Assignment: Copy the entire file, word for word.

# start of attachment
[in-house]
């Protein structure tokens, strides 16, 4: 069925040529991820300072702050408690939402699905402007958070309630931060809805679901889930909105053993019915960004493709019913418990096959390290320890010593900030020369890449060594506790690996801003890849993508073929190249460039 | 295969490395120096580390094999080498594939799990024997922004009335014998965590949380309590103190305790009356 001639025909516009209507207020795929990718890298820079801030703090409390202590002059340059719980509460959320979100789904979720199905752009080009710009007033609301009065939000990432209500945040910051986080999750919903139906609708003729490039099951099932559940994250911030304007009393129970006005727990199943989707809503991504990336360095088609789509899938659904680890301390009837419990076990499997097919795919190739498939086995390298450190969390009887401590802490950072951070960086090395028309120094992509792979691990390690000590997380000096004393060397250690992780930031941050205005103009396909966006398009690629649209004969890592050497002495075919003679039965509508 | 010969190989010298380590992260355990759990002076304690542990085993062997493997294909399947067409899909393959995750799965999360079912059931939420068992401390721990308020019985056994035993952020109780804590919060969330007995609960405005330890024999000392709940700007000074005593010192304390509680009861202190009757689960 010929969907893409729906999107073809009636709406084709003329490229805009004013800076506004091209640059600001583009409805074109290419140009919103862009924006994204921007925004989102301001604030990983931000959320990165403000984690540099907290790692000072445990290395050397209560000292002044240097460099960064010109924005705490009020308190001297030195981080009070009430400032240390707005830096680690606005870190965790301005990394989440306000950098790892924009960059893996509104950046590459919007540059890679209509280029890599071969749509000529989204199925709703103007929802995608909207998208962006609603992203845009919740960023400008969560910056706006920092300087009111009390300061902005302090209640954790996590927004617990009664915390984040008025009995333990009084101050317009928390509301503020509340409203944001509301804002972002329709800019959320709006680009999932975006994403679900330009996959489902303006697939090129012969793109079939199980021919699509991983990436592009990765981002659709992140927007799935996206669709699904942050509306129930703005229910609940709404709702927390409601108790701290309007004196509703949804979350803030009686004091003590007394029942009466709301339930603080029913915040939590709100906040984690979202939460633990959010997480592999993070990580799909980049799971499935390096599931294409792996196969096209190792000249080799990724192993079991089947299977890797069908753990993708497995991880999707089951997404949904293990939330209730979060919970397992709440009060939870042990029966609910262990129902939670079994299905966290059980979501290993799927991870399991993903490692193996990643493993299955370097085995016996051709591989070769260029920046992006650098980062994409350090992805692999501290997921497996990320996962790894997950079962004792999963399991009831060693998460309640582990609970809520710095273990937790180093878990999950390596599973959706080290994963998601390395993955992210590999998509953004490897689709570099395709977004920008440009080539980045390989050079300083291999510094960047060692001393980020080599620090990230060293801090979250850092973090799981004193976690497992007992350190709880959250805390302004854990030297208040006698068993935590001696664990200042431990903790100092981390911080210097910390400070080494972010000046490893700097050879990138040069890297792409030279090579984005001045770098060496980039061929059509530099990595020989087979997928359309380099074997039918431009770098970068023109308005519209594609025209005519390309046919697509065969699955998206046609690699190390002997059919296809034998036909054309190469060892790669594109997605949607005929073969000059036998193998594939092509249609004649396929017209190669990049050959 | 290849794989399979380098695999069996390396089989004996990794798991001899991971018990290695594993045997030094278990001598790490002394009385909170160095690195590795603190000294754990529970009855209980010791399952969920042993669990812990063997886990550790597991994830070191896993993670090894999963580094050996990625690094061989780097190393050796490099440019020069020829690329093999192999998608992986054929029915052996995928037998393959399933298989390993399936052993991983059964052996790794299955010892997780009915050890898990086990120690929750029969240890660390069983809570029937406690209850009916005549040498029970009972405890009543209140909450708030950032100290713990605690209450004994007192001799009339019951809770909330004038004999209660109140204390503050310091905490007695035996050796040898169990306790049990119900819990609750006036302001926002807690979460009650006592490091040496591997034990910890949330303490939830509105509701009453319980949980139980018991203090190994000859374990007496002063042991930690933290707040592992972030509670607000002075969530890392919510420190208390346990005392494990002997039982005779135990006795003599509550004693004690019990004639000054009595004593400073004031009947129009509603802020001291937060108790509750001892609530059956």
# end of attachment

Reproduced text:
[in-house]
């Protein structure tokens, strides 16, 4: 069925040529991820300072702050408690939402699905402007958070309630931060809805679901889930909105053993019915960004493709019913418990096959390290320890010593900030020369890449060594506790690996801003890849993508073929190249460039 | 295969490395120096580390094999080498594939799990024997922004009335014998965590949380309590103190305790009356 001639025909516009209507207020795929990718890298820079801030703090409390202590002059340059719980509460959320979100789904979720199905752009080009710009007033609301009065939000990432209500945040910051986080999750919903139906609708003729490039099951099932559940994250911030304007009393129970006005727990199943989707809503991504990336360095088609789509899938659904680890301390009837419990076990499997097919795919190739498939086995390298450190969390009887401590802490950072951070960086090395028309120094992509792979691990390690000590997380000096004393060397250690992780930031941050205005103009396909966006398009690629649209004969890592050497002495075919003679039965509508 | 010969190989010298380590992260355990759990002076304690542990085993062997493997294909399947067409899909393959995750799965999360079912059931939420068992401390721990308020019985056994035993952020109780804590919060969330007995609960405005330890024999000392709940700007000074005593010192304390509680009861202190009757689960 010929969907893409729906999107073809009636709406084709003329490229805009004013800076506004091209640059600001583009409805074109290419140009919103862009924006994204921007925004989102301001604030990983931000959320990165403000984690540099907290790692000072445990290395050397209560000292002044240097460099960064010109924005705490009020308190001297030195981080009070009430400032240390707005830096680690606005870190965790301005990394989440306000950098790892924009960059893996509104950046590459919007540059890679209509280029890599071969749509000529989204199925709703103007929802995608909207998208962006609603992203845009919740960023400008969560910056706006920092300087009111009390300061902005302090209640954790996590927004617990009664915390984040008025009995333990009084101050317009928390509301503020509340409203944001509301804002972002329709800019959320709006680009999932975006994403679900330009996959489902303006697939090129012969793109079939199980021919699509991983990436592009990765981002659709992140927007799935996206669709699904942050509306129930703005229910609940709404709702927390409601108790701290309007004196509703949804979350803030009686004091003590007394029942009466709301339930603080029913915040939590709100906040984690979202939460633990959010997480592999993070990580799909980049799971499935390096599931294409792996196969096209190792000249080799990724192993079991089947299977890797069908753990993708497995991880999707089951997404949904293990939330209730979060919970397992709440009060939870042990029966609910262990129902939670079994299905966290059980979501290993799927991870399991993903490692193996990643493993299955370097085995016996051709591989070769260029920046992006650098980062994409350090992805692999501290997921497996990320996962790894997950079962004792999963399991009831060693998460309640582990609970809520710095273990937790180093878990999950390596599973959706080290994963998601390395993955992210590999998509953004490897689709570099395709977004920008440009080539980045390989050079300083291999510094960047060692001393980020080599620090990230060293801090979250850092973090799981004193976690497992007992350190709880959250805390302004854990030297208040006698068993935590001696664990200042431990903790100092981390911080210097910390400070080494972010000046490893700097050879990138040069890297792409030279090579984005001045770098060496980039061929059509530099990595020989087979997928359309380099074997039918431009770098970068023109308005519209594609025209005519390309046919697509065969699955998206046609690699190390002997059919296809034998036909054309190469060892790669594109997605949607005929073969000059036998193998594939092509249609004649396929017209190669990049050959 | 290849794989399979380098695999069996390396089989004996990794798991001899991971018990290695594993045997030094278990001598790490002394009385909170160095690195590795603190000294754990529970009855209980010791399952969920042993669990812990063997886990550790597991994830070191896993993670090894999963580094050996990625690094061989780097190393050796490099440019020069020829690329093999192999998608992986054929029915052996995928037998393959399933298989390993399936052993991983059964052996790794299955010892997780009915050890898990086990120690929750029969240890660390069983809570029937406690209850009916005549040498029970009972405890009543209140909450708030950032100290713990605690209450004994007192001799009339019951809770909330004038004999209660109140204390503050310091905490007695035996050796040898169990306790049990119900819990609750006036302001926002807690979460009650006592490091040496591997034990910890949330303490939830509105509701009453319980949980139980018991203090190994000859374990007496002063042991930690933290707040592992972030509670607000002075969530890392919510420190208390346990005392494990002997039982005779135990006795003599509550004693004690019990004639000054009595004593400073004031009947129009509603802020001291937060108790509750001892609530059956």